After the second set, it was still bright and cool inside Chatrier, but there was upset in the air—Isner was, when you thought about it, just the kind of guy to pull off a one-shot like this. By the middle of the third, he was playing some of the best, and most appealing, tennis I’ve seen from him. He said he “began to strut” out there, and there was a sense of freewheeling enjoyment coming from him. He kicked the ball so high that Nadal was virtually hitting backhand overheads to return it. He got on top Nadal’s short returns with heavy topspin forehands, and he even closed out a particularly good service game with two delicate carved drop volleys—a strutting shot. The crowd, which likes Rafa but has never fallen for his aggressively physical style (the way they did for the elegance of Federer, the bohemian free spirit of Kuerten, and even the crassly effervescent panache of the early Agassi), embraced Isner happily—the many cries of “Allez, John!” had a pleasingly incongruous ring.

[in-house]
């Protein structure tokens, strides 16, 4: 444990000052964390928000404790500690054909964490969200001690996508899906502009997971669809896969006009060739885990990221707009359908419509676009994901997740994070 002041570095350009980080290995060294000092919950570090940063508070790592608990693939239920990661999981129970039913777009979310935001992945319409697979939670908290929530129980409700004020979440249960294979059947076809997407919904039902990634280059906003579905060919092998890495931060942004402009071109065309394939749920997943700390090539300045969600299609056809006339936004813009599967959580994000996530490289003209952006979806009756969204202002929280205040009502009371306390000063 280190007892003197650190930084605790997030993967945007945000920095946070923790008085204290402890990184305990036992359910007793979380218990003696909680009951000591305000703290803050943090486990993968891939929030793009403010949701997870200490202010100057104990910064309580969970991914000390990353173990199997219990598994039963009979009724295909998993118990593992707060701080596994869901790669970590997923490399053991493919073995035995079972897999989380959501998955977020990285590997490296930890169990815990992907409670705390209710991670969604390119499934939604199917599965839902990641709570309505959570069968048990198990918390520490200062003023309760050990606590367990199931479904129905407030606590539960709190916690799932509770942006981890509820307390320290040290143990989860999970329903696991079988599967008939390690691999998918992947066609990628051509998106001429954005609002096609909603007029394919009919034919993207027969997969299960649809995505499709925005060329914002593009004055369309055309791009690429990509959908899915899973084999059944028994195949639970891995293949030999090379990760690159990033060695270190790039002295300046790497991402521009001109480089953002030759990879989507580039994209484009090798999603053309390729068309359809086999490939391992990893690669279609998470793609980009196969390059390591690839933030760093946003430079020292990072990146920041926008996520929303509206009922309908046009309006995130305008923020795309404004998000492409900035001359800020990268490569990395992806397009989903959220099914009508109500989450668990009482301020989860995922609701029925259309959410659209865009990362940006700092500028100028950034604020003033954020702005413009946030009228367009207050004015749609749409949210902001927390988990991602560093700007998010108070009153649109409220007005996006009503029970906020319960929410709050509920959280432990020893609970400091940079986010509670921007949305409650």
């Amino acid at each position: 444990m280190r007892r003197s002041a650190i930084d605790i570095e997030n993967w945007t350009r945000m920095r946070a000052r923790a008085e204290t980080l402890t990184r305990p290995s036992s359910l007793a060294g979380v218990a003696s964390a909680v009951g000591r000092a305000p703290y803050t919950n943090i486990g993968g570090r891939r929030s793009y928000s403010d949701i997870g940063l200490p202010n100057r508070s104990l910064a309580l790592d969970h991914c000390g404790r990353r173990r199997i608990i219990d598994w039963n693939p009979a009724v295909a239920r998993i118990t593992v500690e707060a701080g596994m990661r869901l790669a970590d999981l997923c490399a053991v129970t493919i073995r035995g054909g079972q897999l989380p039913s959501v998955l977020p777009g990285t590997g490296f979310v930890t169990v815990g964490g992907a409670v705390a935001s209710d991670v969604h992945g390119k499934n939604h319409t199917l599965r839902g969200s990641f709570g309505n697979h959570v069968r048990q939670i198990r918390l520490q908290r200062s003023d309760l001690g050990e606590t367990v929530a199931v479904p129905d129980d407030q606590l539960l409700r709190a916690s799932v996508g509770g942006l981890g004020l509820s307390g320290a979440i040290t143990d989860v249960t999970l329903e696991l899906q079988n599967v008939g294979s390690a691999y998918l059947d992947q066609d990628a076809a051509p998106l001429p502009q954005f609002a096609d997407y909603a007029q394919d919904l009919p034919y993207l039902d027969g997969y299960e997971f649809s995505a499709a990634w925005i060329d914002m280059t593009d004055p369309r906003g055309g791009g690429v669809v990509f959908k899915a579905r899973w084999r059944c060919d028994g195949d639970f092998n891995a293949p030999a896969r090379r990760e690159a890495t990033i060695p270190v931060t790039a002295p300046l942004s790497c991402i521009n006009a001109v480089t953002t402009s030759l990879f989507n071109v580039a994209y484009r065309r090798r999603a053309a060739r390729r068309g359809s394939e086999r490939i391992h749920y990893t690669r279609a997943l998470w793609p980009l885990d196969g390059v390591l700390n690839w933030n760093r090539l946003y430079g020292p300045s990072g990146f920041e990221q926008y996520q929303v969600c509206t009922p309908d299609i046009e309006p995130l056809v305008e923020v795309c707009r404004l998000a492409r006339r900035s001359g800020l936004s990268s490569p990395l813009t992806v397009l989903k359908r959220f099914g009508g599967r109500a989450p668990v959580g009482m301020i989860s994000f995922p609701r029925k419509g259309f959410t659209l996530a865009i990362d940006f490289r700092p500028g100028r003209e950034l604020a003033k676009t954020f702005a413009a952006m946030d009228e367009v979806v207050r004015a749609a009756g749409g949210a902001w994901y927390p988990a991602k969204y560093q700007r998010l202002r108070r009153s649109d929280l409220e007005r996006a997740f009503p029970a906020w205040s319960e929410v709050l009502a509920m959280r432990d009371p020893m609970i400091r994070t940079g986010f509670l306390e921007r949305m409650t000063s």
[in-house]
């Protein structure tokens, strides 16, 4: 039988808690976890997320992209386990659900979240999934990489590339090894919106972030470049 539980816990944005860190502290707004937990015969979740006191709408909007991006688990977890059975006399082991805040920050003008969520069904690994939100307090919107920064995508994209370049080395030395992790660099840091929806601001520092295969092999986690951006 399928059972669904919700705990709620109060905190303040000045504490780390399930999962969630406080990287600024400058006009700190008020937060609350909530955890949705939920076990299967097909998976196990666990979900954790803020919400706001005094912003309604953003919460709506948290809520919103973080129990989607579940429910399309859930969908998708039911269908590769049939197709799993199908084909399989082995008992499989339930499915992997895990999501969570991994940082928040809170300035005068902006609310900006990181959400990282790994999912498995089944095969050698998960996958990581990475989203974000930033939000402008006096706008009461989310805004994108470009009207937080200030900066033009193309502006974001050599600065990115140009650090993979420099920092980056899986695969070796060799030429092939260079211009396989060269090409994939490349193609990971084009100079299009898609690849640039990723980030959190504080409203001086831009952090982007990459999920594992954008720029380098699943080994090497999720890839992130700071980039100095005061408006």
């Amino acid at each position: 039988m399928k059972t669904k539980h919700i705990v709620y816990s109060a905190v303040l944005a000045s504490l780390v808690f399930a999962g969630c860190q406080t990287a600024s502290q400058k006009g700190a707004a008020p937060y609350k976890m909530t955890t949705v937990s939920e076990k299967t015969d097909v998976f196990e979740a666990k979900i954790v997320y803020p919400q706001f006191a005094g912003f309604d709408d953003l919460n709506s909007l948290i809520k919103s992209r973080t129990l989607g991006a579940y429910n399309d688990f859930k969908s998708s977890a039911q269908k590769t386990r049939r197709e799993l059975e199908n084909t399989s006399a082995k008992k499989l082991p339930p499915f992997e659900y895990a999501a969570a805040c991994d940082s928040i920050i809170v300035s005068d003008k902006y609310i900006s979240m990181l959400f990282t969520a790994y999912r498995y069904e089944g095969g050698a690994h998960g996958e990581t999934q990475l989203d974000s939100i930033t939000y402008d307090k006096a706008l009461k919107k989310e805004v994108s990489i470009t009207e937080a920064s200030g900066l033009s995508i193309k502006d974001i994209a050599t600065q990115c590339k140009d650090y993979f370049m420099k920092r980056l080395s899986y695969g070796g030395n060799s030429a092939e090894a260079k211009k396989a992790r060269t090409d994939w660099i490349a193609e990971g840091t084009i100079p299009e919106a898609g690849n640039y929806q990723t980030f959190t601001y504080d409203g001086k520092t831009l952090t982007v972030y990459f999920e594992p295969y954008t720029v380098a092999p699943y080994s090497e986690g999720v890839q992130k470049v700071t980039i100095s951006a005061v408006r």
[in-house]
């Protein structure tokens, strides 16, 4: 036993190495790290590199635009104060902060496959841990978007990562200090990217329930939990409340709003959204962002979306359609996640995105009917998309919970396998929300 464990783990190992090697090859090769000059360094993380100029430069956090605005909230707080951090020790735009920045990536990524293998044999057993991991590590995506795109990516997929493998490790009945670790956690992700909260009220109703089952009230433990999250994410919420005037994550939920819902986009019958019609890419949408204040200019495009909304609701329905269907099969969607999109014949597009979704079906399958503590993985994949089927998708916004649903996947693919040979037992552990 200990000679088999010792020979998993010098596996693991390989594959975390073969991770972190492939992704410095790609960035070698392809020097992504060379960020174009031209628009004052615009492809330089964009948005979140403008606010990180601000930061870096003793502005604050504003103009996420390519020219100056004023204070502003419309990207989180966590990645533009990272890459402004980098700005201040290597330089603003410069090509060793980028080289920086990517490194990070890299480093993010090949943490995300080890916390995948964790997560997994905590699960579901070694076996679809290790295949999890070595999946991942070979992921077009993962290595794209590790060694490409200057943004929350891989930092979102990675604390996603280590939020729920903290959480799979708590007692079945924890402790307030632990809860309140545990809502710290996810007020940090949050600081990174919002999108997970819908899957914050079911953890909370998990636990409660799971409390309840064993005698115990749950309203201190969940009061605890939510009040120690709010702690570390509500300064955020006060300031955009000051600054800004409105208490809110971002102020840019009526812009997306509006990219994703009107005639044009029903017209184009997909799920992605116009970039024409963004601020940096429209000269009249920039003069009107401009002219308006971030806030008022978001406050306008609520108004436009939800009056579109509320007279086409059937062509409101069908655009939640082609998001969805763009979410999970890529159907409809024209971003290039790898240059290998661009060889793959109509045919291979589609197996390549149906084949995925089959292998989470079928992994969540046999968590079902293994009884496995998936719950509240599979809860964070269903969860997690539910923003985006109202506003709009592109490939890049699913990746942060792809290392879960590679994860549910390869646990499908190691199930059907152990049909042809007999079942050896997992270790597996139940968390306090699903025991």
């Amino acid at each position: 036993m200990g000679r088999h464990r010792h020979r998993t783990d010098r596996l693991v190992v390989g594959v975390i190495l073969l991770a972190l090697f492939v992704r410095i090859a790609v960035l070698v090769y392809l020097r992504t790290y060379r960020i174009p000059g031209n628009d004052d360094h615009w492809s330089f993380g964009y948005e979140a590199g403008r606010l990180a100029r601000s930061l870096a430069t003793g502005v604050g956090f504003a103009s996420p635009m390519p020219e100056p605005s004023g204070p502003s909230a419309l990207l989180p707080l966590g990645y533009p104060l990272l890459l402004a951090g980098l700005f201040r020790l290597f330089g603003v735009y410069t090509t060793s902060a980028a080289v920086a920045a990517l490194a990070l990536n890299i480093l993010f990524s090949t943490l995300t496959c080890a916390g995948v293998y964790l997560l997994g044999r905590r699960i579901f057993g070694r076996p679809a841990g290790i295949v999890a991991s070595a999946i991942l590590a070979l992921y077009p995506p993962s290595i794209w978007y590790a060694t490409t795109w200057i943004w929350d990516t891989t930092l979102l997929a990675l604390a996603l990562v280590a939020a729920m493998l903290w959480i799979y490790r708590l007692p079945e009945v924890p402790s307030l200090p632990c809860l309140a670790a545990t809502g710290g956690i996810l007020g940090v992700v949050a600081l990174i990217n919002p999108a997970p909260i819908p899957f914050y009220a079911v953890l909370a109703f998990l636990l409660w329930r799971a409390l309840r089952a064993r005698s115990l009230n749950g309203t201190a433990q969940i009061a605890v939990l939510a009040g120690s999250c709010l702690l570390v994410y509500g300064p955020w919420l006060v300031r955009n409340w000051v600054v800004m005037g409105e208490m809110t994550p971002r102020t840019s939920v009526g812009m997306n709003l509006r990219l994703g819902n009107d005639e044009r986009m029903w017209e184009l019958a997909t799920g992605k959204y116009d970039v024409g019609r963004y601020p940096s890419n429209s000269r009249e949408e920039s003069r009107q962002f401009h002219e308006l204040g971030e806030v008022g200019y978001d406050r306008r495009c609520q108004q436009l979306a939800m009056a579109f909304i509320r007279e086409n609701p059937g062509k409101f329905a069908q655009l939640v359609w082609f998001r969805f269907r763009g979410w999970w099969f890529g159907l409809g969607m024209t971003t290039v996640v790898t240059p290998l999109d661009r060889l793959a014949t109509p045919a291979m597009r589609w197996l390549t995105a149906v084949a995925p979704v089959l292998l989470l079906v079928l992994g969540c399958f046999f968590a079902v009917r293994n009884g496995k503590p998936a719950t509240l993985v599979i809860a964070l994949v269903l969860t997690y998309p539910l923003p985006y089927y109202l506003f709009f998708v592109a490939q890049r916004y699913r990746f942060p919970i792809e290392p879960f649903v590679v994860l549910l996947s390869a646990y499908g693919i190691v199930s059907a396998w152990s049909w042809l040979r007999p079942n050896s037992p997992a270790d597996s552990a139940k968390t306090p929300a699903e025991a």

But then Nadal decided he couldn’t lose, and Isner decided . . . the same thing. Nadal stopped making errors, literally—he had zero in the fourth set. He served brilliantly and played with maximum efficiency. Afterward, Isner went so far as to say that Nadal’s play in the last two sets was the best he’d ever witnessed: “I haven’t seen tennis like that, ever.” I thought that Nadal was actually helped when he received a time-violation warning; from that point on, he played more quickly—he even urged the ball boys to get him the balls faster—and gathered momentum doing so. In the fourth, he played with something that he rarely plays with: dispatch. By the end of it, he had turned that bi-polar backhand around. Now he was loose and hammering it like a right-hander’s baseball swing.